Bad Vibes in Kingston, Mass.

Clean, green wind power might be our best weapon against climate change. So why do some people say it’s their worst nightmare?

Chapman and his colleagues searched records to compile a history of complaints against wind farms in Australia, and found that nearly two-thirds had never received complaints about health or noise from people who lived nearby. The majority of complaints, he says, came from people who lived near six wind farms that had been targeted by opposition groups, and 79 percent occurred after 2009, when Pierpont’s book was published and groups opposing wind power began spreading the word.

Chapman’s conclusion was bolstered by a recent New Zealand study from the University of Auckland, which showed that people who are told that infrasound can make them ill later report feeling unpleasant symptoms when told they’re being exposed to infrasound in the lab—even when they are not. People who weren’t told to expect adverse effects were far less likely to report problems, even when exposed to actual infrasound.

Still, Chapman acknowledges, telling people it’s all in their head will not make wind turbine syndrome go away. “When an individual says to you, ‘I am really sick,’ and they look emotional, they look drawn, and they have people around them corroborating this,” he says, “it really takes a lot of interpersonal courage to say, ‘Here is some counterfactual information.’”

Whatever Chapman’s research may have found, Sue Hobart is certain that she’s suffering from wind turbine syndrome. The suggestion that her symptoms could be caused by anything else gets her shaking with anger. “I got to the point of near suicide, and I was hospitalized,” she tells me at her house. Eventually she moved into the cellar to get as far from the noise as possible. “I was sleeping in the basement with mice running around the insulation above my head, getting crazier and crazier. It was the worst time in my life.” At the invitation of Wind Wise members, she and Ed have spoken to groups in towns that are considering hosting wind turbines. “This will be exposed,” she avows. “It’s like secondhand smoke, and asbestos, and everything else. The green-energy team is suppressing it.”

Indeed, things in Falmouth have lately begun to go the Hobarts’ way. In November, responding to a lawsuit filed by neighbors, a judge ordered the town to turn off the two 400-foot-tall turbines at its water-treatment plant from 7 p.m. to 7 a.m. Monday through Saturday, and all day Sunday, along with Thanksgiving Day, Christmas, and New Year’s. And in December, the town’s zoning board of appeals declared the turbines a nuisance in response to complaints from Vietnam veteran Barry Funfar, who said they were causing him “mental confusion and anxiety.” Funfar’s case had been championed online by Wind Wise and Nina Pierpont.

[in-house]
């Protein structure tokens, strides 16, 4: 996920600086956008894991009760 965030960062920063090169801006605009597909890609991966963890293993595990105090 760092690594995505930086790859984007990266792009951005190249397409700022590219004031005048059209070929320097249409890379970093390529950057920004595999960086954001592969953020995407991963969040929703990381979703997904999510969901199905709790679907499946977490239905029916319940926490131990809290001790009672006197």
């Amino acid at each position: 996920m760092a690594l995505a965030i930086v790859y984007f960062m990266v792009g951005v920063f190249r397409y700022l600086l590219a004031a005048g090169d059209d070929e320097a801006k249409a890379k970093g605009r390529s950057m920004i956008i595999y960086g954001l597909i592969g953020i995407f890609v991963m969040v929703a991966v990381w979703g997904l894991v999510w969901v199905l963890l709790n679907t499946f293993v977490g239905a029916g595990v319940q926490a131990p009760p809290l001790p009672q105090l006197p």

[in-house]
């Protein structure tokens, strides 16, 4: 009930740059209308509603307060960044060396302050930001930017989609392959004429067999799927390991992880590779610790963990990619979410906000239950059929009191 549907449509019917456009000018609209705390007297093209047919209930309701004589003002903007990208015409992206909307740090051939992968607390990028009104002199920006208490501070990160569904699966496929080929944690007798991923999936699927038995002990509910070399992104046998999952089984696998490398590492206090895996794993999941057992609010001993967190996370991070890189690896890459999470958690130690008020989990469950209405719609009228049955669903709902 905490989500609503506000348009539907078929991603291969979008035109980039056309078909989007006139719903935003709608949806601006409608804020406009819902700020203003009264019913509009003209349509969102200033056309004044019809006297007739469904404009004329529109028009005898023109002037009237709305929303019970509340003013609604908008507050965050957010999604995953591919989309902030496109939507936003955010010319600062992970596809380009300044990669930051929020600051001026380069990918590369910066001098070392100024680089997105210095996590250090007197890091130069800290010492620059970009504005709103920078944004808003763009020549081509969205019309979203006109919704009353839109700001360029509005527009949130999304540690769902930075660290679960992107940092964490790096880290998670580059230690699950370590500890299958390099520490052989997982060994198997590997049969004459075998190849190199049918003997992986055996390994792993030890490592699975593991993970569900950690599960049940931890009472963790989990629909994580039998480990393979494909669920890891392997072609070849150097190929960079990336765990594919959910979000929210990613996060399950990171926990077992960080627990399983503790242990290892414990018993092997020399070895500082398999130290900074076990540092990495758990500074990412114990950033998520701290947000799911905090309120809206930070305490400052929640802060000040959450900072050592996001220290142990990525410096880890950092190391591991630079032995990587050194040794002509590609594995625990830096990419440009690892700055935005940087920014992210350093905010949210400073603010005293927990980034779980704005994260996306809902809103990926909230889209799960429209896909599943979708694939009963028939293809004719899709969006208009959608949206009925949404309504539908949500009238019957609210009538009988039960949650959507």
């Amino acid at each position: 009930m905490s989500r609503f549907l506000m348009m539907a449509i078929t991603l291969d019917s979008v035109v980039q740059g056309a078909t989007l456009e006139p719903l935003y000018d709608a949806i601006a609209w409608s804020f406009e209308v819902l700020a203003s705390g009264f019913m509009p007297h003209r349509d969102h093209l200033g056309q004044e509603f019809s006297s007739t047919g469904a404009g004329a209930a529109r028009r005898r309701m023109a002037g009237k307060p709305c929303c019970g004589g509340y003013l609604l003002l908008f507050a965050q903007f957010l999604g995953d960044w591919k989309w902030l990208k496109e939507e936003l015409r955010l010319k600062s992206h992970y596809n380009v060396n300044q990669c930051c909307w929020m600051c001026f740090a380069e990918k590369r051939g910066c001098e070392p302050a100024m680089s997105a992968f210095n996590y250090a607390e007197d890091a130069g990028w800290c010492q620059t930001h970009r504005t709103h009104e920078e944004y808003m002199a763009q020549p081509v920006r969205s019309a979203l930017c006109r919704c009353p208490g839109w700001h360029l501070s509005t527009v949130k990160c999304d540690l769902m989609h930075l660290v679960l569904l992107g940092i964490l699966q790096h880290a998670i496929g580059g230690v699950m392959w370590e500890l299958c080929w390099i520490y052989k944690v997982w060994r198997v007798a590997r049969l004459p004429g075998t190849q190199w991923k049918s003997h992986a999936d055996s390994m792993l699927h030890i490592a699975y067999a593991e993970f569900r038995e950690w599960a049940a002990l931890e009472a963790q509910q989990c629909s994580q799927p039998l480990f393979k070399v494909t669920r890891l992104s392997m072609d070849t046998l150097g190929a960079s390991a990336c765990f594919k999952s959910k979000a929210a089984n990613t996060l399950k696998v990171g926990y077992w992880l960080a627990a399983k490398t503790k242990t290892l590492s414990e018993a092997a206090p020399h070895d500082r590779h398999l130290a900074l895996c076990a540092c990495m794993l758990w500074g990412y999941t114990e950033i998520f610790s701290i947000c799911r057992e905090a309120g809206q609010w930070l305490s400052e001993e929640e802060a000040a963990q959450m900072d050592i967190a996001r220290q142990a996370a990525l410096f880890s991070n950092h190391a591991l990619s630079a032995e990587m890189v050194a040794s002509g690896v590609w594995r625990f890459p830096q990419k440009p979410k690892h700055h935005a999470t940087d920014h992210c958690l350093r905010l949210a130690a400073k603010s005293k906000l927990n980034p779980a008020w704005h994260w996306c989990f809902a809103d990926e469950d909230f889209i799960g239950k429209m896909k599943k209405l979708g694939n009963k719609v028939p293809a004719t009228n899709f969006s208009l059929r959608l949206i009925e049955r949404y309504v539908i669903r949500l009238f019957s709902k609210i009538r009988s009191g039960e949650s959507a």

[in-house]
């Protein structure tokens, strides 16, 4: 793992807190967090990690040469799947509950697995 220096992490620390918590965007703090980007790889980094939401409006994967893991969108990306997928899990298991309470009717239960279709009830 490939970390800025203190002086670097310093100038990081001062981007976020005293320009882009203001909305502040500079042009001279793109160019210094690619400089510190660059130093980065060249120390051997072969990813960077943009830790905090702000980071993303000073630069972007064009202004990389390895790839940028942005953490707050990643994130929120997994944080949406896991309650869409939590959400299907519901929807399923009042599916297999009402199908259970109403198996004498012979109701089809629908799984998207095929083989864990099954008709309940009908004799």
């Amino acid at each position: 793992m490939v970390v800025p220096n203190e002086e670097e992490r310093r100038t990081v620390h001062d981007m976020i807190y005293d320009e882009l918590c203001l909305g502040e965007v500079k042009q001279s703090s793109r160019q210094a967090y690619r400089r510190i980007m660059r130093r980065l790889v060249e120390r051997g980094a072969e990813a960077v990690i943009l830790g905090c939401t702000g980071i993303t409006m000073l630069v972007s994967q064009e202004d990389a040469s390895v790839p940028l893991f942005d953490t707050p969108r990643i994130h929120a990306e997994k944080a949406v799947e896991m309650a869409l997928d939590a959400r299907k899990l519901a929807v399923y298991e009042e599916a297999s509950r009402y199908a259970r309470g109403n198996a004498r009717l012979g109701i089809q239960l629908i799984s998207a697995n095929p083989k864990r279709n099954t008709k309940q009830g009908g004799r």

Unlike wind turbine syndrome, the science behind climate change is well established, and the need for sources of energy that do not contribute to it is something most Americans agree on—a recent Gallup poll showed 71 percent support more wind power. Right now, wind supplies 4 percent of U.S. energy needs, and the Department of Energy says it could generate a fifth of our power by 2030. But while most people want more windmills, it seems that few want windmills in their backyard. As people like the Hobarts and the Reillys demonstrate, more thought may need to go into how America develops its wind power network.

Despite state leaders’ enthusiasm for wind, Massachusetts has so far left the details in the hands of cities and towns, offering tempting incentives to build turbines with little guidance about where they should go. The state does have a model bylaw that, if municipalities choose to adopt it, requires that turbines be set back from the nearest home by a distance of at least three times the height of the turbine—usually about 1,200 feet—but that limit has not been widely implemented. The legislature has before it the proposed Wind Energy Siting Reform Act, which would require the state to form an advisory group that would set statewide standards for noise and flicker. However, because the act would also expedite the approval process for turbines and limit appeals from opponents, it has attracted strong opposition from groups like Wind Wise and has so far failed to reach Governor Patrick’s desk.

In the absence of guidelines, fights like the one in Kingston threaten to erupt across the state. But if attempts at regulation seem paralyzed right now, anti-wind activists are heartened by the rulings in Falmouth, which was one of the first towns to erect large wind turbines near homes, and which now is one of the first to take steps toward shutting them down. “It does give me hope that the tide’s starting to turn against these things being in residential areas,” Sean Reilly says. “We do need alternative energy, but you can’t put it near people who are trying to live in their homes.”

In Kingston, the state is conducting an acoustic study of the landfill turbine, and the town is considering a bylaw that would require the turbines to be shut down when shadow flicker is at its worst—a compromise the Reillys say would go a long way toward alleviating their distress. But what is good news to the anti-wind forces in town has only frustrated those who support the turbines. Back at his bar and grill, Mark Beaton says he’d hoped that Kingston’s embrace of alternative energy would serve as a model for other Massachusetts towns. Instead, he now worries that clean energy has lost the public relations battle. “Wind Wise comes in, you’ve got the politicians that are afraid of losing the vote, and the whole thing is threatening to come to a screeching halt because of a vocal minority,” he says. “Kingston is a test case. If they start curtailing it, no bank, no insurance company, no bonding company is going to go into Massachusetts and put up a turbine.”